Monday, December 1, 2008

Danish Traditions for Christmas


One of the ways we celebrate any holiday is by beginning the morning with Ē¼bleskiver. These are round-ball pancakes. We dip ours in jam and then powdered sugar. It is a special breakfast, we only eat a few times a year. You need these special Danish cast iron pans to make them correctly. If you want to see the recipe, click here.

Then on December 1st, we pull out the Advent Calendars. During the 24 days of Christmas there is a small present hanging on each day of the calendar. Here are our family calendars.


The Danes celebrate Christmas on Christmas Eve, December 24th rather than Christmas Day. This always worked out well for us because we celebrate Christmas with my husband’s family on Christmas Eve and we celebrate with my family on Christmas Day.

Do you have any special ways you celebrate the holidays?

15 comments:

Christina Farley said...

I love your blog! And your traditions are so fun. I'm appreciating cultural traditions so much more now that I'm living overseas.

Catherine J Gardner said...

I love those advent calendars.

Jean Matthew Hall said...

When our children were growing up we had lots of Christmas traditions. None tied to a certain culture, but handed down through our families.

But now, we are grandparents & our traditions seem to have melted away like early snow. We are having to reshape our Christmas traditions to fit around the hectic schedules of our adult children & their families.

I must admit it takes some of the joy out it for us.

Merry Christmas, Kim.

Jean
http://www.jeanmatthewhall.blogspot.com

David Batista said...

Ooh, I love the food shots! Very yummy from the way you described those pancakes, Kim. Sounds a little bit like when I make cornbread muffins, which is also only on special occasions once or twice a year.

We don't have many Christmas traditions . . . yet. I figure once we have kids we'll try to invent a few. :)

adrienne said...

I love those pancake pans!

I love the cookie baking - one of my favorite memories from growing up. We make gingerbread men every year.

Kelly said...

Mmmm, those look so yummy!
I make my grandma's cookie recipe each year. Last year we had an ugliest Christmas sweater contest at a family gathering, that was funny! Other than that, just lots of family gatherings in December!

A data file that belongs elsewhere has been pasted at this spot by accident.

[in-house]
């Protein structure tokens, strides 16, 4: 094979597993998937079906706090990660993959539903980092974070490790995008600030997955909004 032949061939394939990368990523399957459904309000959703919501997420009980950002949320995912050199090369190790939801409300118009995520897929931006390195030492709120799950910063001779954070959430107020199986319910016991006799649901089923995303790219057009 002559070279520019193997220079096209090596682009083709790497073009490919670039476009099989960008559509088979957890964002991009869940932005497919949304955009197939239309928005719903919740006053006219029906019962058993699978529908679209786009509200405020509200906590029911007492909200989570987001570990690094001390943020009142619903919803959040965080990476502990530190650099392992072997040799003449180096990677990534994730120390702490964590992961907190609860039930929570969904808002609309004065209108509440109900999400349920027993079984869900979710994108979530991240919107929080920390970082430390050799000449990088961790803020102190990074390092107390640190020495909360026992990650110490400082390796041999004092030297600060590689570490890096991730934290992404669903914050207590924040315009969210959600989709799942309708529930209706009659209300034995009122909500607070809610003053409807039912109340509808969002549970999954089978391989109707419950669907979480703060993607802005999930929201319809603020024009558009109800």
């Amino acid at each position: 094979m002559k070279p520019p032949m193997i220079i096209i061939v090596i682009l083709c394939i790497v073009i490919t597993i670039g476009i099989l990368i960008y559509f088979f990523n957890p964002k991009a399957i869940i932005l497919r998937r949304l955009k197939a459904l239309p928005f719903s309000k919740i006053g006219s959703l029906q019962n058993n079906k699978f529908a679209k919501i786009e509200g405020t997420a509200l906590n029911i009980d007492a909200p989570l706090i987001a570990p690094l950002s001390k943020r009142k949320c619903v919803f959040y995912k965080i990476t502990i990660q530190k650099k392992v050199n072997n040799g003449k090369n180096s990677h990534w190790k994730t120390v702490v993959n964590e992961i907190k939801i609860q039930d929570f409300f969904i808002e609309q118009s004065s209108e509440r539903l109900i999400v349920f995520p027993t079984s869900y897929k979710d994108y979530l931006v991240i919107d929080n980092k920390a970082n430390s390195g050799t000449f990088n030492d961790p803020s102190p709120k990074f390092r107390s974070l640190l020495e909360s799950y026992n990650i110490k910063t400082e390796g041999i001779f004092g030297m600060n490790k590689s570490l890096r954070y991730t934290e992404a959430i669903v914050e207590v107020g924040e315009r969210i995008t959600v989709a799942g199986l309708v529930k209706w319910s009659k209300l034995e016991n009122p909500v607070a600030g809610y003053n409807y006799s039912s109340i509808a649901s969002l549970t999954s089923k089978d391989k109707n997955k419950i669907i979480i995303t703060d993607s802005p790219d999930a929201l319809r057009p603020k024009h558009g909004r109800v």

Amy Tate said...

We have a Christmas Eve campfire. It's my favorite part of Christmas. There are no lines, no traffic, and no noise. I'll bundle up the kids and my husband reads the Christmas story. Then we sing carols and roast marshmellows. It's wonderful!

Green Girl in Wisconsin said...

What funky calendars--so bright and cheery! We trim the tree while listening to Frank Sinatra and have a couple of advent calendars. We make caramel corn and homemade pizza for Christmas eve dinner.

Rena said...

Sounds like fun. When I lived in CA, we used to visit the little Danish town of Solvang, just north of Santa Barbara. It was filled with Danish import shops, restaurants and bakeries. Lots of good stuff!

cindy said...

we just got advent calendars for the bubs. and those pancakes look SO GOOD! can i come over?? *drools*

Kim Kasch said...

Christina: I never appreciated cultural differences so much until I married my husband. His brother is still a Danish citizen and it makes life interesting.

Catherine: Thanks for popping by.

Jean: I'm not looking forward to those days, when we have to adjust to our kids new lives.

David: I love the idea of cornbread muffins. Yummmmm.

Adrienne: I always do a neighborhood cookie exchange. Have to work on that for this year.

Kelly: We have ugliest sweater contests - without trying.

Amy: I love the idea of a bonfire on Christmas eve. I may have to try that one - if I can talk the kids into going outside.

GG: My oldest loves Frank - that was his first present on his advent calendar this year - one of Frank's CD's.

Rena: We've been to Solvang - more than a couple times. ;)

Cindy: Next time you're in Portland, Oregon...

Des said...

Hi Kim, Our tradition is that we bake a birthday cake for Jesus and sing Happy Birthday to Him on Christmas. Our kids actually came up with the idea when they were very little. We emphasized that Christmas celebrated the birth of Jesus and they couldn't imagine a birthday without a cake.

Carol Anne said...

Oh My. Could those pancakes look any more appetizing? Wow...Christmas at your house looks VERY yummmmmy!

Marcia said...

Those round pancakes look fantastic. I think the Germans usually celebrated on Christmas Eve as well. At any rate, that tradition passed down in my mother's family. As a small child I had to be taught that Christmas Day was actually the 25th.

Brenda said...

Once my sister and I had families of our own, our parents started celebrating on Christmas Eve...they did this so that we could spend Christmas morning with our new family and so we had the day to spend with our husband's family...when our children were younger, they thought this was great because they had Christmas three times over...grin...